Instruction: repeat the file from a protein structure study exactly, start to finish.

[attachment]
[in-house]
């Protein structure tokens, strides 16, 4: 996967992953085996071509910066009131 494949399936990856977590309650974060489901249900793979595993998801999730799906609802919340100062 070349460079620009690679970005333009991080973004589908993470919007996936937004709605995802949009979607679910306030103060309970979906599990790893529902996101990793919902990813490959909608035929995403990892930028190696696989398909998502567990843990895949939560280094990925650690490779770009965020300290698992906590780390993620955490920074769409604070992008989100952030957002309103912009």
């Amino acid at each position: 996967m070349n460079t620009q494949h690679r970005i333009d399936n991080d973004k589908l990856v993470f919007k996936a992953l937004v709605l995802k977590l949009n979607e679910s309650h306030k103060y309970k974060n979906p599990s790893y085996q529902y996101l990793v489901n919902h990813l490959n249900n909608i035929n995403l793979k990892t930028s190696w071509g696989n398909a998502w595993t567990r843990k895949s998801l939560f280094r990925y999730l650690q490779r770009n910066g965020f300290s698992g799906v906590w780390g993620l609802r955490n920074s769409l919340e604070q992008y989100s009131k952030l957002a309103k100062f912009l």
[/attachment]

[in-house]
């Protein structure tokens, strides 16, 4: 996967992953085996071509910066009131 494949399936990856977590309650974060489901249900793979595993998801999730799906609802919340100062 070349460079620009690679970005333009991080973004589908993470919007996936937004709605995802949009979607679910306030103060309970979906599990790893529902996101990793919902990813490959909608035929995403990892930028190696696989398909998502567990843990895949939560280094990925650690490779770009965020300290698992906590780390993620955490920074769409604070992008989100952030957002309103912009």
């Amino acid at each position: 996967m070349n460079t620009q494949h690679r970005i333009d399936n991080d973004k589908l990856v993470f919007k996936a992953l937004v709605l995802k977590l949009n979607e679910s309650h306030k103060y309970k974060n979906p599990s790893y085996q529902y996101l990793v489901n919902h990813l490959n249900n909608i035929n995403l793979k990892t930028s190696w071509g696989n398909a998502w595993t567990r843990k895949s998801l939560f280094r990925y999730l650690q490779r770009n910066g965020f300290s698992g799906v906590w780390g993620l609802r955490n920074s769409l919340e604070q992008y989100s009131k952030l957002a309103k100062f912009l």